Category Archives: On other Photographers

A Book: Pierre et Gilles, Double Je 1976 – 2007

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So, I love Pierre et Gilles’s photography. I’ve known their work since February of 2006 and it resonated with my own overly stylised aesthetic.

This beautiful book was a gift from my boyfriend in 2009, I think he ordered it online for me, they can be found on Amazon and a bunch of other online similar platforms.

Amazon’s apt description of the book reads:

Kings of cult and pop

Pierre et Gilles create dreamy portraits that transport their subjects–as well as the viewers–into an alternate world where camp, pop, burlesque, religion, and eroticism mingle in perfect harmony. Creating the sets themselves, and with Pierre as photographer and Gilles as painter/elaborator, they create one-of-a-kind artworks of an unmistakably original style. A host of stars has passed before their lens, such as Iggy Pop, Madonna, Marc Almond, Nina Hagen, Catherine Deneuve, Laetitia Casta, Marilyn Manson, Mireille Mathieu… though many of their portraits also feature unknowns.

 

I’ve photographed some of my favourite images from the book and added them here.

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The above is one of their classic self portraits.

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Marking the 30th anniversary of their collaboration, the Jeu de Paume in Paris is hosting a retrospective of their work from June to September, 2007.

Much more than just an exhibition catalog, this book brings together all of the 130 works included in the exhibition as well as an additional 170 pieces focusing on the past ten years. Also included is a tribute text by the artist Jeff Koons. What better way to (re)discover the work of Pierre et Gilles?

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Much of their work incorporates a fabricated border made in studio by the creative couple (image below) and its very much this kind of production which I enjoy about their work, as well as their love of kitsch and play on mythological and religious themes.

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Above image of Laetitia Casta (2000) has such beautiful Dutch painterly style lighting. And below image of slashed up burlesque diva Dita Von Teese.

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From a 2015 article on the duo in Galore:

When we create an image it’s always an adventure, we never know beforehand if it will succeed or not. It’s the public who decides, artists create their works and it is the public who turn it into a masterpiece.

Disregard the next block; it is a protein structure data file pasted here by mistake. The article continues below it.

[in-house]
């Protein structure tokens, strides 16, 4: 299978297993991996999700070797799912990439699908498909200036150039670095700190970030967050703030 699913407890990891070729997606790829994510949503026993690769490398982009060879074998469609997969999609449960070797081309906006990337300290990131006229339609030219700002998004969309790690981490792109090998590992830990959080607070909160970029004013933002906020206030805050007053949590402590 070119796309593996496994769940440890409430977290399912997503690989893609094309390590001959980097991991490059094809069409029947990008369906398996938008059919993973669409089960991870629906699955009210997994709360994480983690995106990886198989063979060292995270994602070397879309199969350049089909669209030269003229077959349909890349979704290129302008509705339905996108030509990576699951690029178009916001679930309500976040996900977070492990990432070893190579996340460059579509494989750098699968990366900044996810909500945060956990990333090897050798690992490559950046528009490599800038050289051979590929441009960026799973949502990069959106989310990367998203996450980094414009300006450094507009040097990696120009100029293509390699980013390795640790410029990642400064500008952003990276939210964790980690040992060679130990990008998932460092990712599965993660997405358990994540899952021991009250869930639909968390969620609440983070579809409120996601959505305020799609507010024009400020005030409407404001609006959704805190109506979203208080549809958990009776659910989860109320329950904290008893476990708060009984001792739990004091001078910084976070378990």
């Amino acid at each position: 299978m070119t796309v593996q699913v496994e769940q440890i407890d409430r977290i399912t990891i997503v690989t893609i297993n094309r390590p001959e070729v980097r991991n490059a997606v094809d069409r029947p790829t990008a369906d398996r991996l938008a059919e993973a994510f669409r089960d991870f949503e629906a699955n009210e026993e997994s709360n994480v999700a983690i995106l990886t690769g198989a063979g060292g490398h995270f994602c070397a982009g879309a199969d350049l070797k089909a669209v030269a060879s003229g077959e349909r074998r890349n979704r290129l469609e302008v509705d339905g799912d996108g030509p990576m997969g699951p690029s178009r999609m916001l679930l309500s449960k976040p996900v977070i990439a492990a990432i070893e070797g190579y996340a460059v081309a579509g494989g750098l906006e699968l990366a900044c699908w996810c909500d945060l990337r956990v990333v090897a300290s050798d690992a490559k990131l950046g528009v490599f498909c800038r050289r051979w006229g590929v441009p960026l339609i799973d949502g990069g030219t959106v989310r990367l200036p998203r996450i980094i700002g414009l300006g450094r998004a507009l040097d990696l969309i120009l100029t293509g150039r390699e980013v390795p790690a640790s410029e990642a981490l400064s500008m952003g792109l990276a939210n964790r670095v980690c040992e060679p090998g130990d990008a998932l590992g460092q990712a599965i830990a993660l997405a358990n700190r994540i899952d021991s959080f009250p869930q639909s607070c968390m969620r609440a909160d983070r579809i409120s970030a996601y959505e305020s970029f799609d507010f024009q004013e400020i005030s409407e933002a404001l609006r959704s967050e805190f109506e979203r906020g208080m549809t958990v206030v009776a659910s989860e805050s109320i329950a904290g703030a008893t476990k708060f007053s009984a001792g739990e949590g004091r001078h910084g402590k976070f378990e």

Each photo shoot is done in our studio which is also our house, there is a pleasant ambiance and the models discover the universe in which we live, it allows them to truly enter into our world. We also love to discover and it is imperative that the model finds themself in the image. It’s an exchange.

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More from their interview in Galore:

We always work together and we each have a role, we complement one another. We work at home in our studio, we construct a specific decor for the model. It’s like in the theater, the subject poses amongst ornaments in lighting that Pierre had specially prepared in advance, but it is always part improvisation. Once the shoot is over, we choose the best image to make a print on which Gilles paints to make it more ideal. In the end, it’s like a picture with a specially made frame. It’s a long process that takes many weeks.

The world is like art, in constant evolution, it’s always changing. We like it and we don’t like it and that is what pleases us. It’s an eternal spectacle and we will never tire of it.

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Above image of Claudia Schiffer as Venus, 1997.

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The creation of each image must be such an undertaking. I remember how much time, effort and preparation went into my (much more simplified in comparison to Pierre & Gilles) graduate body of work which was all studio work with a very dramatised and stylised play on erotic female stereotypes. In fact not just the time but also the spend,- one of the reasons I’ve ended up which such a vast collection of women’s attire, backdrops and the likes.